SpaceX sets a new reusability record 

SpaceX launched one of its Falcon 9 rockets for a record-setting sixteenth time this week, as the sooty booster lofted another batch of Starlink internet satellites into space. 

The booster, designated B1058 by SpaceX, first made its debut in May 2020, as it carried two NASA astronauts — Bob Behnken and Doug Hurley — into space. Riding in a Crew Dragon capsule, the duo would spend a few months on the International Space Station as part of a demonstration mission for NASA’s commercial crew program. 

This particular booster stands out from the rest in SpaceX’s stable not only for its record-setting flight, but also because it is the only booster to be emblazoned with NASA’s red worm logo on its fuselage. 

Following its historic first flight, the booster went on to loft 14 more missions before it took to the skies Sunday night, July 9. Those missions included launches of South Korea’s Anasis-2 military communications satellite, a space station cargo resupply mission, two Transporter ride-share missions and ten batches of Starlink satellites. 

With those launches, it joined another booster — B1060 — as the fleet’s co-leader with each booster having flown 15 times. However, with Sunday’s flight, B1058 broke the tie and set a new record, for now. 

When SpaceX debuted its souped-up, ultra-reusable Falcon 9 rocket in 2017, company CEO Elon Musk boasted that the booster would be capable of flying at least 10 times before refurbishment and at least 100 times before being retired. He also predicted that the same booster would launch, land and fly again within a 24-hour period.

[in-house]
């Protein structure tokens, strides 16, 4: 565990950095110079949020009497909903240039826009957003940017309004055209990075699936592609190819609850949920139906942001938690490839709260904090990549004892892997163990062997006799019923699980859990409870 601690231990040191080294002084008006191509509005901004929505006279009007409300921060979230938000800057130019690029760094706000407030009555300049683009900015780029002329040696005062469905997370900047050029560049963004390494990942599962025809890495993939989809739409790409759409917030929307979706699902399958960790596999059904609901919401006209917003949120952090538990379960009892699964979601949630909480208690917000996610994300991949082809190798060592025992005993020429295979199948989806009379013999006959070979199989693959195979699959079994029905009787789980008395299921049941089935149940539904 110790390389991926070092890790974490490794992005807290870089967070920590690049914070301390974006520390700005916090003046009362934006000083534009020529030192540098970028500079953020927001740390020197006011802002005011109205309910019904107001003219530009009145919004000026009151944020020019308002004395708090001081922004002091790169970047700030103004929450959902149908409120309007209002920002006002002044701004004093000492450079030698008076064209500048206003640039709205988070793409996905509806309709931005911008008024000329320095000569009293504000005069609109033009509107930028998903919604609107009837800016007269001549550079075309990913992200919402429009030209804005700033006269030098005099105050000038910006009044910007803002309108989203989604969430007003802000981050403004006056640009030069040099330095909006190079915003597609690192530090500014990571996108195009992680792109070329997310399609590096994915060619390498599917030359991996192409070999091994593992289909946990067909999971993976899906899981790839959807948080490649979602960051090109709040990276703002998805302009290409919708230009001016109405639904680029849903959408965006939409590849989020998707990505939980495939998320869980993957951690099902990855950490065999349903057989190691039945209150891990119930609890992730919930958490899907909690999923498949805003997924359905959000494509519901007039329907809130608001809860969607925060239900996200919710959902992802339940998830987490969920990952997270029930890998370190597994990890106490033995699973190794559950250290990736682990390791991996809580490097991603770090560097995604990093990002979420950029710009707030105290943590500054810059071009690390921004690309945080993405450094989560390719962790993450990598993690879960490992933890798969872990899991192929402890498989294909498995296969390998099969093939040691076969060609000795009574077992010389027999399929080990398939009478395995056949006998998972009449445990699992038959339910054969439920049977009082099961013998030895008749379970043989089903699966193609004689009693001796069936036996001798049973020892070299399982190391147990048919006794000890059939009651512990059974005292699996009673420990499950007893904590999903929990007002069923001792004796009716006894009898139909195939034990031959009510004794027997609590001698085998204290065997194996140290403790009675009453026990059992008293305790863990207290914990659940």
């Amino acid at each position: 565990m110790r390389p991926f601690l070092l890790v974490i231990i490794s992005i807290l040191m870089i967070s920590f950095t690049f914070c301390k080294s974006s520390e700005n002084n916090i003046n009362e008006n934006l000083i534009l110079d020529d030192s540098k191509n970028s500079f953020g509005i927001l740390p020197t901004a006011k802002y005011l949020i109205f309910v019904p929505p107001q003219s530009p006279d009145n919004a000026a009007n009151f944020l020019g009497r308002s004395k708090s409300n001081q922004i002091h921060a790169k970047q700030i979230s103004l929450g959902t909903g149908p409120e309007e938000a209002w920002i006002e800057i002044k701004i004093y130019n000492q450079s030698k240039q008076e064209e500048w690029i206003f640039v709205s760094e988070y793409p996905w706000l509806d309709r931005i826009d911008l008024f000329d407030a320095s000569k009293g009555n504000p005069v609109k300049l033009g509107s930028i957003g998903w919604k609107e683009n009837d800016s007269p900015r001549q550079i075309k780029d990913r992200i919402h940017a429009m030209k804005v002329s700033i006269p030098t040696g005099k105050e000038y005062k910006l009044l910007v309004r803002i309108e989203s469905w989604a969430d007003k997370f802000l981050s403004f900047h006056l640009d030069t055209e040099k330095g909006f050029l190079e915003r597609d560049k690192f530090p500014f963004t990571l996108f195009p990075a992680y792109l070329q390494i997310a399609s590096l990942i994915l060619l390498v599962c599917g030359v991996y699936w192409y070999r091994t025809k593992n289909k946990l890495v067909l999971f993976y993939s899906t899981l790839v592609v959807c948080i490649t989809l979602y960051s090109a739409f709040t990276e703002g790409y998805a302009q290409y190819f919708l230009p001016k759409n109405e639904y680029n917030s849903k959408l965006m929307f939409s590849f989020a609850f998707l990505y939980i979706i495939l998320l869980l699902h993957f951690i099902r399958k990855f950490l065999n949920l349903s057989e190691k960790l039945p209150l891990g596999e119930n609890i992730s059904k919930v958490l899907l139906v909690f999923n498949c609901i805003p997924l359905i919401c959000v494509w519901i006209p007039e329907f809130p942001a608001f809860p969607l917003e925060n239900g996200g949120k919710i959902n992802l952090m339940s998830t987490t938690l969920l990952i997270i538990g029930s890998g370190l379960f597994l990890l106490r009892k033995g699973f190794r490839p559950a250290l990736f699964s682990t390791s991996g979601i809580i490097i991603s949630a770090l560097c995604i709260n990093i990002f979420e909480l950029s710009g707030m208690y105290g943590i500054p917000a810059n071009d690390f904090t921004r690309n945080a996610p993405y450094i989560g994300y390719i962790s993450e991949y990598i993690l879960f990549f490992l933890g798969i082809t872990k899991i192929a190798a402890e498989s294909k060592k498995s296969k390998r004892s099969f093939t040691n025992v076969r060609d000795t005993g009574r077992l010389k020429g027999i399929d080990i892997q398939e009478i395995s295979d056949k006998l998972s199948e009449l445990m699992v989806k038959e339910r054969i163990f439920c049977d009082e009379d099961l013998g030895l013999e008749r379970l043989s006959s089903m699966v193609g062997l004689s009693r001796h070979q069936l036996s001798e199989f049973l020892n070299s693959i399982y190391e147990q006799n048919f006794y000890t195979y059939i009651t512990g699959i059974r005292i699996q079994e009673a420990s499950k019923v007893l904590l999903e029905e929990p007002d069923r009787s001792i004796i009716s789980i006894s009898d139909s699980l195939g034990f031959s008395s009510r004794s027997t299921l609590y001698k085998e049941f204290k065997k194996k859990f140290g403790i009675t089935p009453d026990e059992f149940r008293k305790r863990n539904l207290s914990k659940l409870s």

While that milestone hasn’t happened, SpaceX has surpassed the original 10 flight milestone — but not without refurbishments in between flights.

However, as the company has experimented with reusability, the time between flights has been dramatically reduced. And SpaceX has used that time to streamline the inspection and refurbishment process. 

In a press event last year, company officials said that once the boosters achieved a regular cadence of 10 flights, they were in great shape, so the engineering team started to qualify the boosters for 15 flights. As multiple boosters have reached that milestone, the company is looking to expand the reusability process even further. 

Musk said that he wishes to make spaceflight a lot like air travel — where all you have to do is refuel the rocket in between flights, like the current process with airplanes. While we are not quite there yet, SpaceX’s reusability efforts have put the rocket manufacturer at the forefront of the industry. 

In 2022, SpaceX flew a record 61 missions, most of which were on previously flown rockets.

The company is expected to significantly increase that cadence this year, with more than 40 launches already under its belt for 2023. The key to that is reusability. 

The company’s reusability efforts has enabled SpaceX to become a global launch leader, and inspired other providers to think about reusable options. Rocket Lab, another up-and-coming launch provider, has expanded its efforts to reuse its first stage boosters as well.

That’s because, according to Musk, the first stage is the most expensive portion of the rocket. And by reusing them, a company can cut down on costs, which ultimately makes spaceflight more accessible as those cost saving can be passed on to customers.

Will SpaceX achieve its long-time goal of flying the same rocket twice in a 24-hour period? Maybe, but it’s more likely to reach 20 flights of a booster first.

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